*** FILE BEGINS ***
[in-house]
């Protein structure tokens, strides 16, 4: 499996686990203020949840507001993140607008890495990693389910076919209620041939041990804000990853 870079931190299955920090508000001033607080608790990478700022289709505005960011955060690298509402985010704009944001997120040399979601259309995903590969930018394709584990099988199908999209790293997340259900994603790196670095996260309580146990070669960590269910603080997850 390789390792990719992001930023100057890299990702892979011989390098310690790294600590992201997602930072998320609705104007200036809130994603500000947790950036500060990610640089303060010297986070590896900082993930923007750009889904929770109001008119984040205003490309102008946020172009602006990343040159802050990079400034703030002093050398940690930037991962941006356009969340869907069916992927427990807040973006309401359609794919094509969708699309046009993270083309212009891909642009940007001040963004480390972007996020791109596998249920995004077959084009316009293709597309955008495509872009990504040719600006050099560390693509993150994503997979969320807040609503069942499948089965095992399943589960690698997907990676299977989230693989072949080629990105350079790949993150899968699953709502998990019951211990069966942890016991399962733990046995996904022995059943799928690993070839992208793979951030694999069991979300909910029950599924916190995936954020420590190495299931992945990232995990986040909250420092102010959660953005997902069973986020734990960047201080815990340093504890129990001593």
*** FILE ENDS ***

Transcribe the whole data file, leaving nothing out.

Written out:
[in-house]
């Protein structure tokens, strides 16, 4: 499996686990203020949840507001993140607008890495990693389910076919209620041939041990804000990853 870079931190299955920090508000001033607080608790990478700022289709505005960011955060690298509402985010704009944001997120040399979601259309995903590969930018394709584990099988199908999209790293997340259900994603790196670095996260309580146990070669960590269910603080997850 390789390792990719992001930023100057890299990702892979011989390098310690790294600590992201997602930072998320609705104007200036809130994603500000947790950036500060990610640089303060010297986070590896900082993930923007750009889904929770109001008119984040205003490309102008946020172009602006990343040159802050990079400034703030002093050398940690930037991962941006356009969340869907069916992927427990807040973006309401359609794919094509969708699309046009993270083309212009891909642009940007001040963004480390972007996020791109596998249920995004077959084009316009293709597309955008495509872009990504040719600006050099560390693509993150994503997979969320807040609503069942499948089965095992399943589960690698997907990676299977989230693989072949080629990105350079790949993150899968699953709502998990019951211990069966942890016991399962733990046995996904022995059943799928690993070839992208793979951030694999069991979300909910029950599924916190995936954020420590190495299931992945990232995990986040909250420092102010959660953005997902069973986020734990960047201080815990340093504890129990001593």